Abdominal Compartment Syndrome in the Surgical Intensive Care Unit

McNelis, John; Soffer, Samuel; Marini, Corrado P.; Jurkiewicz, Antoni; Ritter, Garry; Simms, H. Hank; Nathan, Ira
January 2002
American Surgeon;Jan2002, Vol. 68 Issue 1, p18
Academic Journal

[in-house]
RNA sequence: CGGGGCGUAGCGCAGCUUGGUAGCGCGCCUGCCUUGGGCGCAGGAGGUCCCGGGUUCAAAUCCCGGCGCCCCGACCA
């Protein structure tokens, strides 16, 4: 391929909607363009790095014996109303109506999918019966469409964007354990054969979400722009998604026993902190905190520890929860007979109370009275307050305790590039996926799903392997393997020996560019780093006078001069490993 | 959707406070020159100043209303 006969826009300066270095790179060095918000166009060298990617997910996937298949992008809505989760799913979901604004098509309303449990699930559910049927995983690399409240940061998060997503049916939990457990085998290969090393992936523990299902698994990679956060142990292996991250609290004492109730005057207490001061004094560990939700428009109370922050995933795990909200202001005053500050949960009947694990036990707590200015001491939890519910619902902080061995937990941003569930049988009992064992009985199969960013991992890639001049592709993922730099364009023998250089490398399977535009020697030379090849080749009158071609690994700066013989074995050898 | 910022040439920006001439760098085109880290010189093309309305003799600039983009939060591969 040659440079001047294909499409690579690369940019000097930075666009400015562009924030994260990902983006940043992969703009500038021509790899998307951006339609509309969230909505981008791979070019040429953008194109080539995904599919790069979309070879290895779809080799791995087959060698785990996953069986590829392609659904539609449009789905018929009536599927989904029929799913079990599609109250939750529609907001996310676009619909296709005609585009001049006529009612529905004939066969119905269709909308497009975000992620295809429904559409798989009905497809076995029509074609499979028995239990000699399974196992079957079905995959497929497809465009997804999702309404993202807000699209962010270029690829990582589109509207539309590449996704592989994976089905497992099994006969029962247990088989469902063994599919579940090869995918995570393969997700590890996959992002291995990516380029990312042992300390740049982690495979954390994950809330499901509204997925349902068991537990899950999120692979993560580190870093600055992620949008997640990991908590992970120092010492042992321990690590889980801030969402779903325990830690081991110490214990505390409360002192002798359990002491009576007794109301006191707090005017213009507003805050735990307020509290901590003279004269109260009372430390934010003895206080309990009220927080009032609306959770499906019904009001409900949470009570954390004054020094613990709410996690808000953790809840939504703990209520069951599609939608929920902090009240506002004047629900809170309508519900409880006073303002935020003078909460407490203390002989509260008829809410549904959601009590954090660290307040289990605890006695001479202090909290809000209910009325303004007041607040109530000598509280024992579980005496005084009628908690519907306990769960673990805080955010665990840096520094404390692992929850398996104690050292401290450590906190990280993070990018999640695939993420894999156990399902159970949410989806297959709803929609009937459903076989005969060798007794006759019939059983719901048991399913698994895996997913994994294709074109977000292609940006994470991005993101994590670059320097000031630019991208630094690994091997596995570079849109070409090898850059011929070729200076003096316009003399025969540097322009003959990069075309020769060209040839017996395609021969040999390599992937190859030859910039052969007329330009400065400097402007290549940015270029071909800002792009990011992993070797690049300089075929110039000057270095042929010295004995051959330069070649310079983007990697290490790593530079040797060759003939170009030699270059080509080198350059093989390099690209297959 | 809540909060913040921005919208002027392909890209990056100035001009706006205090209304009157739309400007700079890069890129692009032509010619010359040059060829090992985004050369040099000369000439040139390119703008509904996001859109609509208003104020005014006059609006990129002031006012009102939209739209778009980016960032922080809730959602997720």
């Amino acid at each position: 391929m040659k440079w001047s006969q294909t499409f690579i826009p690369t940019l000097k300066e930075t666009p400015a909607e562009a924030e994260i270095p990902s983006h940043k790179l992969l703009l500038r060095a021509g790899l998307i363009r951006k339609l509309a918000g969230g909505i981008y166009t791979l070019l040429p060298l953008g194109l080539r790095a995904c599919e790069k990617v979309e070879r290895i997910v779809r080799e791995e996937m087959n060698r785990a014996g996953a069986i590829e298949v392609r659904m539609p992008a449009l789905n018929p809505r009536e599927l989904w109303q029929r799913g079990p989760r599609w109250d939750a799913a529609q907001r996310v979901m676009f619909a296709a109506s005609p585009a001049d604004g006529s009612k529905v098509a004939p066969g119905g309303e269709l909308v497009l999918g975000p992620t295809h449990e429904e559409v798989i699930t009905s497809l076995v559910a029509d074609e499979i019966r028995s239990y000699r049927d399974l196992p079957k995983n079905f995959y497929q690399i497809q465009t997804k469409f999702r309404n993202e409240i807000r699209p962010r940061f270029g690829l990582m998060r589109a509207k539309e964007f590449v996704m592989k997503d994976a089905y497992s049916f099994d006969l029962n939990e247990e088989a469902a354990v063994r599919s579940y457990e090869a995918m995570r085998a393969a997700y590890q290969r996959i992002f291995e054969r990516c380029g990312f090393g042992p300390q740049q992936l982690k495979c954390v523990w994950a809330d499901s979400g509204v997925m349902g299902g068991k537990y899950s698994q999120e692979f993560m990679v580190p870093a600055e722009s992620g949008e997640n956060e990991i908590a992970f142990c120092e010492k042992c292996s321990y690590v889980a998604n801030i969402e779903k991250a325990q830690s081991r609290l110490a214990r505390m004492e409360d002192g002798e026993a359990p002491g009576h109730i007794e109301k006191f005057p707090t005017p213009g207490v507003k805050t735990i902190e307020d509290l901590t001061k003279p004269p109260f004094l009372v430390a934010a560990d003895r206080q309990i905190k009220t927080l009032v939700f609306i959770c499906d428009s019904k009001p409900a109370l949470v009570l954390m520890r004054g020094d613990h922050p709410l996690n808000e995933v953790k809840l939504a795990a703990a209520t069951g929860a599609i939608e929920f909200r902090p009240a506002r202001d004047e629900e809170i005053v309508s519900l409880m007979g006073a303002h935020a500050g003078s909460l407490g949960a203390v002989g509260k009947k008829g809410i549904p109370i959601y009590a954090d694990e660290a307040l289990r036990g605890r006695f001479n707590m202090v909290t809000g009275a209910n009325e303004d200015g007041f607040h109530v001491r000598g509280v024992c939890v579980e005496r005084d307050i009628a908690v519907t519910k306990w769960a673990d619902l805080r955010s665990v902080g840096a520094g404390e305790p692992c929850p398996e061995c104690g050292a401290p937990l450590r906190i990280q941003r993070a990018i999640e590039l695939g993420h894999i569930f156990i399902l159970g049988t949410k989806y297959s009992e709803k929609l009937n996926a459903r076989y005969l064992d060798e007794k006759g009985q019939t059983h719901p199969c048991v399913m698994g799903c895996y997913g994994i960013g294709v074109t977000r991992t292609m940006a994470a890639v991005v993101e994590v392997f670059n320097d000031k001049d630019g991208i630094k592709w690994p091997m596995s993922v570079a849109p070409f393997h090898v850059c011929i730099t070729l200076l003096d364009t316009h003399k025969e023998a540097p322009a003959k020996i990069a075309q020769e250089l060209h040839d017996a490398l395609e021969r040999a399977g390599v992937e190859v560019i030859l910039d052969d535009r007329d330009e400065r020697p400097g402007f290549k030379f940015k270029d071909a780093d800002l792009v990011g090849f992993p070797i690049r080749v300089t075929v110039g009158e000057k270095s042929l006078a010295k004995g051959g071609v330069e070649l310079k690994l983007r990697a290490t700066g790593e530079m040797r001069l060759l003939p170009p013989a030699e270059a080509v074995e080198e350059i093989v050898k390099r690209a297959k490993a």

The abdominal compartment syndrome (ACS) is a clinical entity that develops after sustained and uncontrolled intra-abdominal hypertension. ACS has been demonstrated to affect multiple organ systems including the cardiovascular, respiratory, gastrointestinal, genitourinary, and neurologic systems. To date most descriptions of ACS are found in the trauma literature, but the development of ACS in the general surgical population is being increasingly observed. In this study the development of ACS in a nontrauma surgical population is described and examined. The records of 18 surgical intensive care unit patients with documented ACS were reviewed retrospectively. Data acquired included demographics, urine output in mL/hour, cardiac index in L/m²/min: systemic vascular resistance index in mm Hg/L/m[sub 2]/min: and pulmonary artery occlusion pressure, peak inspiratory pressure, partial pressure of oxygen in arterial blood, pH, partial pressure of carbon dioxide, and intra-abdominal pressure (all in mm Hg). When they were available values were obtained before and after decompression. Data are presented as mean ± standard deviation and are analyzed by Student's t-test; significance was accepted to correspond to a P value <0.05. Nineteen episodes of ACS were identified in 18 patients. The average age was 69.2 years, and the observed mortality of the group was 61.1 per cent (11 of 18). Diagnoses included abdominal aortic aneurysm (eight), postoperative laparotomy (six), pancreatitis (three), and cerebral aneurysm (one). Of the parameters examined urine output, peak inspiratory pressure, and cardiac index demonstrated a significant change before and after decompression. The average intra-abdominal pressure was 43.4 mm Hg. Five of 18 patients (two with abdominal aortic aneurysm, two with postoperative laparotomy, and one with pancreatitis) were found to have necrotic bowel on decompressive laparotomy. The development of ACS is described in a surgical intensive...


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